1 Introduction</h5> Office buildings represent an important part of our living environment. With respect to energy consumption, occupant satisfaction and behavior are worthwhile issues in the context of the performance of sustainable office buildings [1–5] . Experiences show that there is often a large gap between the predicted energy demand based on simulation and the consumption during the day-to-day operation once the building is in use. Several studies [6,7] report that occupant behaviors significantly affect the energy demand of buildings (ranging from 1.2 to 2.84 times when comparing identical buildings). Within the complex bundle of aspects such as design, construction, operation, maintenance and occupants’ expectations, the occupant behavior might not fit with the energy concept and cause counterproductive behavior. The “Desire for Control”  over ambient environmental conditions such as temperature or indoor air quality however has a strong impact on the well-being of the employees  . The understanding of the relationship between building and user behavior therefore plays an important role in the consideration of the energy consumption. Thus, the focus of this work is to explore patterns of energy-related behavior such as window-opening at the workplace, which is the most favorite taken adaptive opportunity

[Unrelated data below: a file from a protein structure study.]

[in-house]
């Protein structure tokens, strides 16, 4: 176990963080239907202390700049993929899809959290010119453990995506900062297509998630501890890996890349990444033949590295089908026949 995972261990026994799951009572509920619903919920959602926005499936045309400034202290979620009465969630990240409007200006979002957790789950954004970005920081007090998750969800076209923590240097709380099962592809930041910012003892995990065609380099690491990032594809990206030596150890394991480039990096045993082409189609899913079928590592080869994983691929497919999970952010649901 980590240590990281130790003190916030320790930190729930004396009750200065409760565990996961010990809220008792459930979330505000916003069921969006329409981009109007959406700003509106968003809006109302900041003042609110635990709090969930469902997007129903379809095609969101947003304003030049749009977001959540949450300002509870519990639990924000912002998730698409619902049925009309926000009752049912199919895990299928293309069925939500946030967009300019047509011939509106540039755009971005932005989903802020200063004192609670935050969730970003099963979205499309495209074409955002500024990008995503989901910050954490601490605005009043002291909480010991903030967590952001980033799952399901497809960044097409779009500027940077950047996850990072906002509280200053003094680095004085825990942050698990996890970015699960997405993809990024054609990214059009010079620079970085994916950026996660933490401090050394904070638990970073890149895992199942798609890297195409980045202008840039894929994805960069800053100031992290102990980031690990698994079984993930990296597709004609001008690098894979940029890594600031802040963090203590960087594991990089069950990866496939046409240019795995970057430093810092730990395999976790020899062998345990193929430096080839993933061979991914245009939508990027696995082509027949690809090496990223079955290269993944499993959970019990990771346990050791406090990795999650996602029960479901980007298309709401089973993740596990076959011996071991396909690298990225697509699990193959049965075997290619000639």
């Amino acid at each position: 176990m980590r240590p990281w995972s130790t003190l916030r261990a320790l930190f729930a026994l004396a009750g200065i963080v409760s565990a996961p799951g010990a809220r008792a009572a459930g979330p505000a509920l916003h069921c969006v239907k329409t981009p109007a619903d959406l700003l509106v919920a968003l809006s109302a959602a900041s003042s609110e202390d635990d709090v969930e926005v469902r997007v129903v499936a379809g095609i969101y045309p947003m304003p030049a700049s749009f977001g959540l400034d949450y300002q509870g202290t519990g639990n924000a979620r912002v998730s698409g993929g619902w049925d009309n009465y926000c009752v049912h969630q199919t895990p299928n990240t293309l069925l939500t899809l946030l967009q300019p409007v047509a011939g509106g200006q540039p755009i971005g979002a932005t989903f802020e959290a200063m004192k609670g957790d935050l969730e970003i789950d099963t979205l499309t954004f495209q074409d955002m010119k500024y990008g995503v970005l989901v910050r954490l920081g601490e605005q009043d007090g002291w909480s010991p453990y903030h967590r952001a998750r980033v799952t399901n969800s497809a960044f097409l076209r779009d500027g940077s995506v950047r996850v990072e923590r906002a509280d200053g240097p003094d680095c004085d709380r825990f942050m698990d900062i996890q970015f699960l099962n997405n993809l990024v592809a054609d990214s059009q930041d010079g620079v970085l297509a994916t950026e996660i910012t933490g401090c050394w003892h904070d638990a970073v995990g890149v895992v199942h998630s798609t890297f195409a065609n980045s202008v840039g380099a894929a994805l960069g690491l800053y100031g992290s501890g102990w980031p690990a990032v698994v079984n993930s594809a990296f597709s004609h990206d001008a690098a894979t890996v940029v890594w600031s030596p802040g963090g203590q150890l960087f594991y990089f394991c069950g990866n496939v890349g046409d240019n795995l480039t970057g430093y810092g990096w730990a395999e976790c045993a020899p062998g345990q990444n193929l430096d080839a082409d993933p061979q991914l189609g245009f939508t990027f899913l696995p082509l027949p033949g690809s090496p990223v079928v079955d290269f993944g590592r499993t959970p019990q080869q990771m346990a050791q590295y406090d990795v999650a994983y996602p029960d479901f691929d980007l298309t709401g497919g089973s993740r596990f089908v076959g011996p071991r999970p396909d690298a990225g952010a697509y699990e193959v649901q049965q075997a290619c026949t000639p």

Building and Environment – Elsevier
Published: Jan 1, 2015
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